Differentiation critical in commodity markets

January 8, 2018

Any business that supplies a product or service that cannot be differentiated against its competitors is at risk of being undercut and thereby losing its customers.

Environmental and Ambient Data

Commodity markets, such as electricity and other energy types are particularly exposed to price cutting, due to the fact that no matter which supplier a customer chooses, the end product, or service, is essentially the same. Sometimes there is a small difference in service or product quality, but often that is not a strong enough argument to compete against a lower price.

The stark choice that businesses in commodity markets face in order to compete, is between cutting prices or finding a point of difference that will motivate customers to choose them over a lower priced competitor.  Cutting prices leads to price wars with competitors and a downward spiral to the bottom, so differentiation has to be the preferable option over price cutting.

In the New Zealand electricity market, Trustpower has proven that bundling electricity with broadband and/or telephony services together in a single offering makes a very compelling proposition to customers. It is also very difficult for other electricity (or broadband) suppliers to compete with, unless they can also provide the same bundled services – which most don’t.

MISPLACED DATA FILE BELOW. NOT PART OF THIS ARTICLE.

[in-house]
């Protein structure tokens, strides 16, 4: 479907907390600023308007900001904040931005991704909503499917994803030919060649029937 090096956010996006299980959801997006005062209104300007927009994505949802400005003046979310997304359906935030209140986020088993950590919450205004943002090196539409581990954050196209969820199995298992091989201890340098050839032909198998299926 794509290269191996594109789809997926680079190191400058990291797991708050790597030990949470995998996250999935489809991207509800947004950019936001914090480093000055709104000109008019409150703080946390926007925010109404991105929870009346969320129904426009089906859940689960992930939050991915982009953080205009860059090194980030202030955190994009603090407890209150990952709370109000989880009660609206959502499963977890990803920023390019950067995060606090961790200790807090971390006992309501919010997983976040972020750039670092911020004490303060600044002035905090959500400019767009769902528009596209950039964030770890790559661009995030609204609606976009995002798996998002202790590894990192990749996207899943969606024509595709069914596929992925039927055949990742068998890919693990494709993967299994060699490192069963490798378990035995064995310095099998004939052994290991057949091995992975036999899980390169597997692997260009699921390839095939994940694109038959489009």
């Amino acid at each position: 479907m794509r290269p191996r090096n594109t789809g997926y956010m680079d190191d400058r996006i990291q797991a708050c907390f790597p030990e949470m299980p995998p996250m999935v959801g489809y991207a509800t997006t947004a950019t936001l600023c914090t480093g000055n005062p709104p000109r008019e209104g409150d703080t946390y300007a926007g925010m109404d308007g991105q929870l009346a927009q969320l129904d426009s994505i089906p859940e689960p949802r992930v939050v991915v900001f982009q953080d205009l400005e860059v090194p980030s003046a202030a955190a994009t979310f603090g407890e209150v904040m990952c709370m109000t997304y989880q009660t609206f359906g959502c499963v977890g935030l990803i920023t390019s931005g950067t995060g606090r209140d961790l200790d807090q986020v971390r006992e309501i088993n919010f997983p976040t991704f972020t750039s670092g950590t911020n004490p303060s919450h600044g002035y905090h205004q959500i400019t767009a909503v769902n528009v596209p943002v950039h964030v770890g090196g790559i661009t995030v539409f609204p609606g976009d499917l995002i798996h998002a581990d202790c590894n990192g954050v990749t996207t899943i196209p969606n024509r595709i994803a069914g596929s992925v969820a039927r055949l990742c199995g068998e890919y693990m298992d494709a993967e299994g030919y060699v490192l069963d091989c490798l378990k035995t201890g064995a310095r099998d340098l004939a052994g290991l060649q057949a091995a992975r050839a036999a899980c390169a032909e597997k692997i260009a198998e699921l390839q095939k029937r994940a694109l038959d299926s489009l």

How can you compare the price of an apple with the price of an apple and an orange?

Trustpower’s leadership position in bundling electricity and broadband has been exceptionally successful in the New Zealand market and we are now seeing other suppliers starting to follow in their footsteps.

Another successful point of differentiation is locality.  In the New Zealand region of Taranaki (known fondly as “The Naki”), local managed service provider “NakiCloud” prides itself as being the local guys, who sport Taranaki’s famous black and yellow colors.  NakiCloud (and their sister company “Speedster”) offer locals the same products and services as the big guys in Auckland, but when things go wrong they are there on the spot to help, which is far preferable to the locals than spending hours on the help queue for one of the bigger providers.   This point of differentiation is working exceptionally well for NakiCloud in the Taranaki region.

In a reversal of Trustpower’s bundling, NakiCloud is in the process of bundling electricity with their current offerings, thereby adding a further point of difference for their customers – as well as an increased revenue stream from their existing customer base.

This bundling is facilitated by NakiCloud’s use of the Datagate billing portal, which can combine telecommunications services, data services and electricity on the same invoices to their customers.

In my role as CEO of Datagate Innovation, I see that a big part of our purpose is helping our clients differentiate their service offerings through various means, including bundling different services from a multitude of suppliers, improved information flows with our clients’ customers and superior invoice & data presentations.

As they say…“Differentiate or Die”.

 

 

 

Leave a Reply

Fill in your details below or click an icon to log in:

WordPress.com Logo

You are commenting using your WordPress.com account. Log Out /  Change )

Google+ photo

You are commenting using your Google+ account. Log Out /  Change )

Twitter picture

You are commenting using your Twitter account. Log Out /  Change )

Facebook photo

You are commenting using your Facebook account. Log Out /  Change )

Connecting to %s

%d bloggers like this: